A new home for Form Gallery in the new arts hub of Christchurch Photos: Kate McCaskill
Following a 16 month hiatus from a formal gallery space, Christchurch object art gallery Form, has finally found a permanent home. The grand re-opening last Saturday week was officially launched by Anthony Wright, Director of Canterbury Museum, a long-time supporter of Form. Situated in a prime location on the corner of Colombo and Byron Streets in what’s purported to be the new cultural hub of Sydenham, it’s been a long time coming for owner and jeweller Koji Miyazaki. Formerly housed within the majestic Christchurch Art Gallery for the past eight years, Form was forced to relocate following the February quake when it was taken over by the civil defense as earthquake headquarters. Like many resourceful Christchurch business owners in the wake of the quakes, Koji set up shop in his modern Cashmere home, transforming it into a welcoming art space where he hosted ten exhibitions dubbed the ‘Home Edition’.
As I spoke with Koji in the week leading up to the re-opening while he showed me around his newly appointed two story gallery and workshop (for himself and two other jewellers), I sensed a man who’s still holding his breath before allowing himself to bask in his latest achievement. One can hardly blame him given the hurdles and disappointments he’s had to overcome throughout these unsettling and unpredictable times. Speaking to Koji about his aspirations for Form’s new city location in Sydenham, he shares his hopes of developing this area into the city’s new arts precinct. Just across the road from Gap Filler‘s art installation, I seem to have temporarily misplaced by sense of humour by New Zealand artist Wayne Youle, and just a minute’s walk from the revamped The Colombo which is set to welcome the Jonathan Smart Gallery in the near future, there’s no doubt in my mind his dream will come to fruition with his tenacity and in collaboration with other creatives around the city.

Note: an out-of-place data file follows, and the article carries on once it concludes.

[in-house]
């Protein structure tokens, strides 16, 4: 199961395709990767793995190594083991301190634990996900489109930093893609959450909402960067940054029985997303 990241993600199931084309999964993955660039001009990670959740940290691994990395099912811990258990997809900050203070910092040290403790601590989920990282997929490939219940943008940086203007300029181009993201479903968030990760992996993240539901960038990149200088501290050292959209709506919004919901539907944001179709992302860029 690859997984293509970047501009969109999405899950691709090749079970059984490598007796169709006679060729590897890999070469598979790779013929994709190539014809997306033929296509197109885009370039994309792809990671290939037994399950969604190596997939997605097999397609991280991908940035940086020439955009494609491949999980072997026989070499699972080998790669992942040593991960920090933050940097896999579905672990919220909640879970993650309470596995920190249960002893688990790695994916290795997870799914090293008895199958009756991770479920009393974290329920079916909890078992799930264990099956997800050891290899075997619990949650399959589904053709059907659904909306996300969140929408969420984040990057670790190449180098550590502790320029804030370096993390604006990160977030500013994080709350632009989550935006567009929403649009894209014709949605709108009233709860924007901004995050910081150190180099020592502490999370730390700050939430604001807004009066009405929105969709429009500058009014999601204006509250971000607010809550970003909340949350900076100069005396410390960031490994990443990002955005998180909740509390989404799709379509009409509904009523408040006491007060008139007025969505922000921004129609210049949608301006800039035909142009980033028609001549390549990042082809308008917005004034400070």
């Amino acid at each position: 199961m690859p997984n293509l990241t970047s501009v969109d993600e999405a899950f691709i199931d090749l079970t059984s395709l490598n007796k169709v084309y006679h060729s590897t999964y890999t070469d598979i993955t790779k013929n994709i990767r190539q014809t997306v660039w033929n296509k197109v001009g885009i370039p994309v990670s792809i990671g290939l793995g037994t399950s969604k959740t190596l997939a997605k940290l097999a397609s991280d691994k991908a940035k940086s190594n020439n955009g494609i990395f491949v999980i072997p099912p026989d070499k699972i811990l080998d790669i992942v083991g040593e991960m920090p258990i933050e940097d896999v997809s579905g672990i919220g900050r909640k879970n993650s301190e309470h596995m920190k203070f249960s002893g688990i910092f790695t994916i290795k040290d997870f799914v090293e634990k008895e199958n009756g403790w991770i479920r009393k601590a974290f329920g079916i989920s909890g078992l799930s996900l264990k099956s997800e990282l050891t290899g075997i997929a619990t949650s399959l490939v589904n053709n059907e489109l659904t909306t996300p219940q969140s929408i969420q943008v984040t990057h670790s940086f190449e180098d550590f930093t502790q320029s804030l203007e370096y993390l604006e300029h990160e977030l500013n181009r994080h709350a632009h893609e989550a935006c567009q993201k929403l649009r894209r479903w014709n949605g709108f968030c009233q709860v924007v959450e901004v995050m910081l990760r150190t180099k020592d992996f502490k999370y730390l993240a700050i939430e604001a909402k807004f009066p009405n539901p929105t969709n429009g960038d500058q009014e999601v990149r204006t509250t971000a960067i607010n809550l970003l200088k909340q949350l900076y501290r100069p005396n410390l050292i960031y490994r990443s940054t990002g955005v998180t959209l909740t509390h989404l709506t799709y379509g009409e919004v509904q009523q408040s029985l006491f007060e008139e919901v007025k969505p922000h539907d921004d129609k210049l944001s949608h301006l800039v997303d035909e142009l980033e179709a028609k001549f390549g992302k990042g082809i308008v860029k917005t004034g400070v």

To celebrate this exciting new chapter, Lyttelton based jeweller Elfi Spiewack opened the launch with a solo exhibition, Fragments. Exploring her own personal loss (of her Lyttelton studio), as well as the collective loss we have all suffered in the aftermath of the devastating quakes, Spiewack’s pieces use shards of broken china – something which has come to symbolise loss to every Cantabrian – and fragments of historical text about Canterbury embossed on stainless steel and zinc. The exhibition runs until 1 September.
Stairwell leading to another two rooms on the first floor Photos: Kate McCaskill
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